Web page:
Users of free picture sharing service shocked at policy change that allow Instagram to sell usernames, photos and likeness to advertisers
Instagram is reported to be giving itself the right to sell users' photos to advertisers without any notification or compensation.
Under new terms and conditions, users of the photo sharing site, bought by Facebook this year, will not receive any revenue from this money making exercise. And they can only stop this happening to them if they delete their Instagram accounts by 16 January. There are also serious concerns about how this move would affect people's privacy and security.
However Facebook responded to the news by saying: "Today Instagram did make changes to its terms of service, but talk about selling people's pictures is pure speculation. In some parts of the new terms on Instagram, the wording is indeed broad.
"It is standard practice for tech companies frame flexible policies to enable future innovation. It is inevitable that people will speculate about the most extreme possible scenarios, especially where Facebook is involved."
Facebook bought Instagram for a reported $1bn. As of September this year, the service had an estimated100 million registered users. Making a financial success of the acquisition is vital to Facebook.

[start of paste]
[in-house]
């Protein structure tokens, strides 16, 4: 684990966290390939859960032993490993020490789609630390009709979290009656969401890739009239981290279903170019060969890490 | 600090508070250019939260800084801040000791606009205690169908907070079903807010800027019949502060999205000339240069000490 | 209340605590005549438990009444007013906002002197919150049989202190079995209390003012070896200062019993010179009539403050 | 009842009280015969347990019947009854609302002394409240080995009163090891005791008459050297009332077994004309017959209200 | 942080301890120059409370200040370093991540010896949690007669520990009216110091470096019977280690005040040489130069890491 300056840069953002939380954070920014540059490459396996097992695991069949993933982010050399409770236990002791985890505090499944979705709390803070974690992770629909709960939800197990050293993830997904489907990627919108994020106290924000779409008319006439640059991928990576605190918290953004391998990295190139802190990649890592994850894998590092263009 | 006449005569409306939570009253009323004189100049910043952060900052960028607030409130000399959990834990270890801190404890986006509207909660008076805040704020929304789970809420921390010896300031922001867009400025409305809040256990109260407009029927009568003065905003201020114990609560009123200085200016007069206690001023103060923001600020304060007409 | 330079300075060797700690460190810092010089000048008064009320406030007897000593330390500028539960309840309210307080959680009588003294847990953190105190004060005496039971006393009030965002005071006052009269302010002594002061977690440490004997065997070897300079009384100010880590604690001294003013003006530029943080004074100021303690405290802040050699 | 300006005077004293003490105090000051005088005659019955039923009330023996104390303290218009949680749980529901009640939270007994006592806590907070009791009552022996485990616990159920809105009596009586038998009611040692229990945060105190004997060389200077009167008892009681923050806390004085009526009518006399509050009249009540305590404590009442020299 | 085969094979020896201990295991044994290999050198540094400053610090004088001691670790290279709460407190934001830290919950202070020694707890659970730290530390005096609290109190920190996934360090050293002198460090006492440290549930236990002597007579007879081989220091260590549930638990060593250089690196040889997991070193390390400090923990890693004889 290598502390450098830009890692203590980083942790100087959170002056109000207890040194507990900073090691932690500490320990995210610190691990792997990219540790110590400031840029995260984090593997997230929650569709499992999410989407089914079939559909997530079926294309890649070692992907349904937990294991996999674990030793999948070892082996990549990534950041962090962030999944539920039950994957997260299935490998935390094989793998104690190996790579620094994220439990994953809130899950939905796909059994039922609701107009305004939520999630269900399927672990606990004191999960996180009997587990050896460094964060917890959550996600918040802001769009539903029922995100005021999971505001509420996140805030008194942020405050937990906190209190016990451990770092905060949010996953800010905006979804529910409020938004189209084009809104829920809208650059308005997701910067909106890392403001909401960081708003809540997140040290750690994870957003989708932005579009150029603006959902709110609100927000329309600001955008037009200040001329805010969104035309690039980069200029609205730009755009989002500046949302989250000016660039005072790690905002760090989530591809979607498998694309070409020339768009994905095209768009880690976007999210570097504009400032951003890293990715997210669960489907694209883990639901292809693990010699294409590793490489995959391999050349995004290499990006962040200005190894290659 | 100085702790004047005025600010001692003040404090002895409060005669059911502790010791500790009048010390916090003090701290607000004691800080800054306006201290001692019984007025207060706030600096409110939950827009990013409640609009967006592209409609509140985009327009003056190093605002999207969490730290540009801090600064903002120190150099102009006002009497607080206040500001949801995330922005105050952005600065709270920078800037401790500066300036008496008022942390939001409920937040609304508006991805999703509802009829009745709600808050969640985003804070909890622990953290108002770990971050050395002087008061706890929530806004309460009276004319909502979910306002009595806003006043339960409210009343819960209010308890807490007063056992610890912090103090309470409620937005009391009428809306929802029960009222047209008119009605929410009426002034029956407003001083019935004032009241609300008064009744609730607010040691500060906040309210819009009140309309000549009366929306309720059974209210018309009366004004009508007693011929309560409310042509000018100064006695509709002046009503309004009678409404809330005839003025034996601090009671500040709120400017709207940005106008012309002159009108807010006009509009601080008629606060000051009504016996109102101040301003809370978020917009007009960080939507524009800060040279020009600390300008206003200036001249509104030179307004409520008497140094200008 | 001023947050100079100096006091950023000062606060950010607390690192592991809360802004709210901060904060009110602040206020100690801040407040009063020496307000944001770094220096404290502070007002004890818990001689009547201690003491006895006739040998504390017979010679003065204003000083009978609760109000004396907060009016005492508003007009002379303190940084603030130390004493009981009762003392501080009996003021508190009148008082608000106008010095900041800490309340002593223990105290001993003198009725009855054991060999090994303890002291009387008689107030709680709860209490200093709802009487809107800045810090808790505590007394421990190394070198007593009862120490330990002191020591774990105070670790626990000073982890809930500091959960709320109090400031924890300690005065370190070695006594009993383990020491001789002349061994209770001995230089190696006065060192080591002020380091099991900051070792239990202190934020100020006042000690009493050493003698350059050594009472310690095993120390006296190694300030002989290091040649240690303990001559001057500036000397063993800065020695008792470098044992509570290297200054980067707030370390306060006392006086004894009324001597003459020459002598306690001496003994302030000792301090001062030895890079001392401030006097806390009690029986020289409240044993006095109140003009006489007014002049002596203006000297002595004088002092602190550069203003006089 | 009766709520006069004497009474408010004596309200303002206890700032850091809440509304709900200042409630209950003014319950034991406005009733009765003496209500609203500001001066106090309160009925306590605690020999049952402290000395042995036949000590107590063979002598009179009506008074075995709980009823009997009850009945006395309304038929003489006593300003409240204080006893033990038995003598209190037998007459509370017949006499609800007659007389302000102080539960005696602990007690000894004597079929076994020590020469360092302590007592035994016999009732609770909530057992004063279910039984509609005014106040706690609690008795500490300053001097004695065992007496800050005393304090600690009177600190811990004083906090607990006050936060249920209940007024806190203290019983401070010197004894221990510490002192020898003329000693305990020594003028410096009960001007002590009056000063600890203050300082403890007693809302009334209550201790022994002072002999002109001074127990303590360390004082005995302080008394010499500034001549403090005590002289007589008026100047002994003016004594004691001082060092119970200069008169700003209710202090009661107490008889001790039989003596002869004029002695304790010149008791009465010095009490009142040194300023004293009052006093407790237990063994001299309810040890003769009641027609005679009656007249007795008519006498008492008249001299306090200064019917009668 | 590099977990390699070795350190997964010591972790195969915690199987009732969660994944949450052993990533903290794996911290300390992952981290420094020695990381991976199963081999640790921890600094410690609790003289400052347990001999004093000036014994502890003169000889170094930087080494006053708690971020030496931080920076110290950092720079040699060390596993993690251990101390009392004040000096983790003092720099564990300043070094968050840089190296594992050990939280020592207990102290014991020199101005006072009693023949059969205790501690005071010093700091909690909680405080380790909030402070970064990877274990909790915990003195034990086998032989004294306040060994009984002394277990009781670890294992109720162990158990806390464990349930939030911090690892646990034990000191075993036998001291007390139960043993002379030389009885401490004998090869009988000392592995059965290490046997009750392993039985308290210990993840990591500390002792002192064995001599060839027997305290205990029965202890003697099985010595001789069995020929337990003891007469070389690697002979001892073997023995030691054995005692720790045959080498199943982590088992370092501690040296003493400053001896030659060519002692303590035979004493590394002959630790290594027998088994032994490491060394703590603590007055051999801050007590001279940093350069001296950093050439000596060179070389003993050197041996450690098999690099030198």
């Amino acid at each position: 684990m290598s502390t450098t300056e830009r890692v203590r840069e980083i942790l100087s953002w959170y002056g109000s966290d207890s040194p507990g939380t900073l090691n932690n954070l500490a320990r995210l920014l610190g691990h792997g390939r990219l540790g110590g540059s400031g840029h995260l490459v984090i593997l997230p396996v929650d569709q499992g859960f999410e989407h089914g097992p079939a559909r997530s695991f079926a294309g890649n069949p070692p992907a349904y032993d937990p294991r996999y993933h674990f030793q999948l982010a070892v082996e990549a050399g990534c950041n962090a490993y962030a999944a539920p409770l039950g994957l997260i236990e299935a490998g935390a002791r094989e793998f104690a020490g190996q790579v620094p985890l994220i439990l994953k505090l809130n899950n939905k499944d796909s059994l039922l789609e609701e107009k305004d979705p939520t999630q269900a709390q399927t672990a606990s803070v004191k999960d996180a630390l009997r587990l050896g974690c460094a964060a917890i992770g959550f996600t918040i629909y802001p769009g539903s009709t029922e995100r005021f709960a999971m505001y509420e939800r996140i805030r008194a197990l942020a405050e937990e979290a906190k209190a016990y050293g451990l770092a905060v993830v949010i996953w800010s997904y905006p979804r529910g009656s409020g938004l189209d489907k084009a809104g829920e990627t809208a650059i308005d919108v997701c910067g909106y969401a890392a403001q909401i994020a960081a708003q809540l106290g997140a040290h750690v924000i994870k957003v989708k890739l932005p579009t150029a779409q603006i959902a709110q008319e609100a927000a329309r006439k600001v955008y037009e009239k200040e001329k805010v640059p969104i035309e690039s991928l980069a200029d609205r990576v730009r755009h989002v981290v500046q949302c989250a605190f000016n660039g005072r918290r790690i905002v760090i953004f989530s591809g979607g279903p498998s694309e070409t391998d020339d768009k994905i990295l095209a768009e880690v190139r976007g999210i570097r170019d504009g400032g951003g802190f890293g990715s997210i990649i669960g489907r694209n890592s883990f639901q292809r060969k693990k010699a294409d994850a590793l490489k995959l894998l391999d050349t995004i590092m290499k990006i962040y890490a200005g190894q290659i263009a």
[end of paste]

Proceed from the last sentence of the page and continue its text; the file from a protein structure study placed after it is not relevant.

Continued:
Earlier this month the company's vice-president of global marketing solutions Carolyn Everson said: "Eventually we'll figure out a way to monetise Instagram."
Despite what Facebook says about " pure speculation", the updated notice on the Instagram site does pave the way for it to use people's photos this way.
Althouhg the person uploading the content will continue to own the copyright, the updated policy says: "To help us deliver interesting paid or sponsored content or promotions, you agree that a business may pay us to display your username, likeness, photos, in connection with paid or sponsored content or promotions, without any compensation to you,"
Not surprisingly the change has caused an uproar. The BBC reported that New York-based photographer Clayton Cubbit wrote on his account that the new policy was "Instagram's suicide note".
Other companies, such as recollect.com have been quick to spot an opportunity and are offering their services to disgruntled Instagram users.
Recollect says: "There's been a lot of talk about Instagram lately. We're pretty sure the sky isn't falling, but you should always have a backup, so we built this little tool for you."
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